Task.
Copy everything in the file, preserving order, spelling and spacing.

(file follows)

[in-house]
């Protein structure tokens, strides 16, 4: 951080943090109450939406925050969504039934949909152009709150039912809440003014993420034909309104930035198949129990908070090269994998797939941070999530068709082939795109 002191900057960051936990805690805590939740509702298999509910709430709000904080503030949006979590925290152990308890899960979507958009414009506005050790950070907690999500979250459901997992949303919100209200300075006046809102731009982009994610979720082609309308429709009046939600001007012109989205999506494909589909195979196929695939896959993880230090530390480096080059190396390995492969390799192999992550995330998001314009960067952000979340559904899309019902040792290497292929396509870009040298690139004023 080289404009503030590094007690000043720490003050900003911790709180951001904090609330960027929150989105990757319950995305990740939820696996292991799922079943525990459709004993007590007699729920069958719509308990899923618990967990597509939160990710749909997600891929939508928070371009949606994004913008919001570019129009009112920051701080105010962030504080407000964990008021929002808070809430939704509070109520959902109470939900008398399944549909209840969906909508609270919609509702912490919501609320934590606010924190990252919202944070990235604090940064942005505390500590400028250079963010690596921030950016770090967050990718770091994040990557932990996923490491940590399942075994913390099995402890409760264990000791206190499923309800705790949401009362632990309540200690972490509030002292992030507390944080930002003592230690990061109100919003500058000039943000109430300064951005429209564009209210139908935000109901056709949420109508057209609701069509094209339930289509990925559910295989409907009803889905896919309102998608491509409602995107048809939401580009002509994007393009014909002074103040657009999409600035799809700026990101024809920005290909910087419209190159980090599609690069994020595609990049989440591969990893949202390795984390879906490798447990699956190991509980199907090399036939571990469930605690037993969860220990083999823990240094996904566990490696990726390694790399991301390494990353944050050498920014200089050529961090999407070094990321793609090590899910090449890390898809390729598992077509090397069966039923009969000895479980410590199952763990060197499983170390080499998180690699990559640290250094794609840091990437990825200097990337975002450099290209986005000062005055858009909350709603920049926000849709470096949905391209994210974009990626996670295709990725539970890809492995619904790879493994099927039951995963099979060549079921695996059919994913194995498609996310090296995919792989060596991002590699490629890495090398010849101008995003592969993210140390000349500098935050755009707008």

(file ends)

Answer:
[in-house]
């Protein structure tokens, strides 16, 4: 951080943090109450939406925050969504039934949909152009709150039912809440003014993420034909309104930035198949129990908070090269994998797939941070999530068709082939795109 002191900057960051936990805690805590939740509702298999509910709430709000904080503030949006979590925290152990308890899960979507958009414009506005050790950070907690999500979250459901997992949303919100209200300075006046809102731009982009994610979720082609309308429709009046939600001007012109989205999506494909589909195979196929695939896959993880230090530390480096080059190396390995492969390799192999992550995330998001314009960067952000979340559904899309019902040792290497292929396509870009040298690139004023 080289404009503030590094007690000043720490003050900003911790709180951001904090609330960027929150989105990757319950995305990740939820696996292991799922079943525990459709004993007590007699729920069958719509308990899923618990967990597509939160990710749909997600891929939508928070371009949606994004913008919001570019129009009112920051701080105010962030504080407000964990008021929002808070809430939704509070109520959902109470939900008398399944549909209840969906909508609270919609509702912490919501609320934590606010924190990252919202944070990235604090940064942005505390500590400028250079963010690596921030950016770090967050990718770091994040990557932990996923490491940590399942075994913390099995402890409760264990000791206190499923309800705790949401009362632990309540200690972490509030002292992030507390944080930002003592230690990061109100919003500058000039943000109430300064951005429209564009209210139908935000109901056709949420109508057209609701069509094209339930289509990925559910295989409907009803889905896919309102998608491509409602995107048809939401580009002509994007393009014909002074103040657009999409600035799809700026990101024809920005290909910087419209190159980090599609690069994020595609990049989440591969990893949202390795984390879906490798447990699956190991509980199907090399036939571990469930605690037993969860220990083999823990240094996904566990490696990726390694790399991301390494990353944050050498920014200089050529961090999407070094990321793609090590899910090449890390898809390729598992077509090397069966039923009969000895479980410590199952763990060197499983170390080499998180690699990559640290250094794609840091990437990825200097990337975002450099290209986005000062005055858009909350709603920049926000849709470096949905391209994210974009990626996670295709990725539970890809492995619904790879493994099927039951995963099979060549079921695996059919994913194995498609996310090296995919792989060596991002590699490629890495090398010849101008995003592969993210140390000349500098935050755009707008």